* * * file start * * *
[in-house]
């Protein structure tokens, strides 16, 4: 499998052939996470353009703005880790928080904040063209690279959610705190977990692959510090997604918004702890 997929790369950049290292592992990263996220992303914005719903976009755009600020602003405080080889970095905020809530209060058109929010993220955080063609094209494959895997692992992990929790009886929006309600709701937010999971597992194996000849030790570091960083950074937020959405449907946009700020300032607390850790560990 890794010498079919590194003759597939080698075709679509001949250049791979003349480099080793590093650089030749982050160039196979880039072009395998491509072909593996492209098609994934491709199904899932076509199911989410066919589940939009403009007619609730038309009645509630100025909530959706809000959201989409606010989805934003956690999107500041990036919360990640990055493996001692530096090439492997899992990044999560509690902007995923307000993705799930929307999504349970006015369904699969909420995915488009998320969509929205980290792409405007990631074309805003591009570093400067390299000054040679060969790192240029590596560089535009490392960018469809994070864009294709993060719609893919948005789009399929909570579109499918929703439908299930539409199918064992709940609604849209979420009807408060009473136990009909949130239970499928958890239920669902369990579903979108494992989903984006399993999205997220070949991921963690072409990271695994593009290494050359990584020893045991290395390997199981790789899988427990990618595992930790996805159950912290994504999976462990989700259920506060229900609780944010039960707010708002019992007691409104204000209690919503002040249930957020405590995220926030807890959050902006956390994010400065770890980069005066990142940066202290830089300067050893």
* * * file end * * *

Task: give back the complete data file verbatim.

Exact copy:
[in-house]
């Protein structure tokens, strides 16, 4: 499998052939996470353009703005880790928080904040063209690279959610705190977990692959510090997604918004702890 997929790369950049290292592992990263996220992303914005719903976009755009600020602003405080080889970095905020809530209060058109929010993220955080063609094209494959895997692992992990929790009886929006309600709701937010999971597992194996000849030790570091960083950074937020959405449907946009700020300032607390850790560990 890794010498079919590194003759597939080698075709679509001949250049791979003349480099080793590093650089030749982050160039196979880039072009395998491509072909593996492209098609994934491709199904899932076509199911989410066919589940939009403009007619609730038309009645509630100025909530959706809000959201989409606010989805934003956690999107500041990036919360990640990055493996001692530096090439492997899992990044999560509690902007995923307000993705799930929307999504349970006015369904699969909420995915488009998320969509929205980290792409405007990631074309805003591009570093400067390299000054040679060969790192240029590596560089535009490392960018469809994070864009294709993060719609893919948005789009399929909570579109499918929703439908299930539409199918064992709940609604849209979420009807408060009473136990009909949130239970499928958890239920669902369990579903979108494992989903984006399993999205997220070949991921963690072409990271695994593009290494050359990584020893045991290395390997199981790789899988427990990618595992930790996805159950912290994504999976462990989700259920506060229900609780944010039960707010708002019992007691409104204000209690919503002040249930957020405590995220926030807890959050902006956390994010400065770890980069005066990142940066202290830089300067050893």